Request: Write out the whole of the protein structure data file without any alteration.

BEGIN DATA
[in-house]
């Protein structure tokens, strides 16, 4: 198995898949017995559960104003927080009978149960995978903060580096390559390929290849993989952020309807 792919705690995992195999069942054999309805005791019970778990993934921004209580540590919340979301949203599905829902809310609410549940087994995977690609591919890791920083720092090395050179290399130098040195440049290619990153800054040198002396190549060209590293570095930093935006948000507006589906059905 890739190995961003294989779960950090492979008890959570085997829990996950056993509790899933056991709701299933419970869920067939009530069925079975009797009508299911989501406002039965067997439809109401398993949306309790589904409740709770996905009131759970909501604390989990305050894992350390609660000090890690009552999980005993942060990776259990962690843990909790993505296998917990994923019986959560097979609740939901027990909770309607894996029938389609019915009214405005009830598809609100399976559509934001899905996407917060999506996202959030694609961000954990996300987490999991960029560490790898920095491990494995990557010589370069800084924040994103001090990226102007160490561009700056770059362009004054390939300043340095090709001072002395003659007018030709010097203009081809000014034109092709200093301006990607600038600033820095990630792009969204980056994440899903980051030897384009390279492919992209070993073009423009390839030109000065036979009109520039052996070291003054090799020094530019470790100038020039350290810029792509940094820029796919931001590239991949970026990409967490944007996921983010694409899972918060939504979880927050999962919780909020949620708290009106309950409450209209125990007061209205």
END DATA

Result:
[in-house]
């Protein structure tokens, strides 16, 4: 198995898949017995559960104003927080009978149960995978903060580096390559390929290849993989952020309807 792919705690995992195999069942054999309805005791019970778990993934921004209580540590919340979301949203599905829902809310609410549940087994995977690609591919890791920083720092090395050179290399130098040195440049290619990153800054040198002396190549060209590293570095930093935006948000507006589906059905 890739190995961003294989779960950090492979008890959570085997829990996950056993509790899933056991709701299933419970869920067939009530069925079975009797009508299911989501406002039965067997439809109401398993949306309790589904409740709770996905009131759970909501604390989990305050894992350390609660000090890690009552999980005993942060990776259990962690843990909790993505296998917990994923019986959560097979609740939901027990909770309607894996029938389609019915009214405005009830598809609100399976559509934001899905996407917060999506996202959030694609961000954990996300987490999991960029560490790898920095491990494995990557010589370069800084924040994103001090990226102007160490561009700056770059362009004054390939300043340095090709001072002395003659007018030709010097203009081809000014034109092709200093301006990607600038600033820095990630792009969204980056994440899903980051030897384009390279492919992209070993073009423009390839030109000065036979009109520039052996070291003054090799020094530019470790100038020039350290810029792509940094820029796919931001590239991949970026990409967490944007996921983010694409899972918060939504979880927050999962919780909020949620708290009106309950409450209209125990007061209205």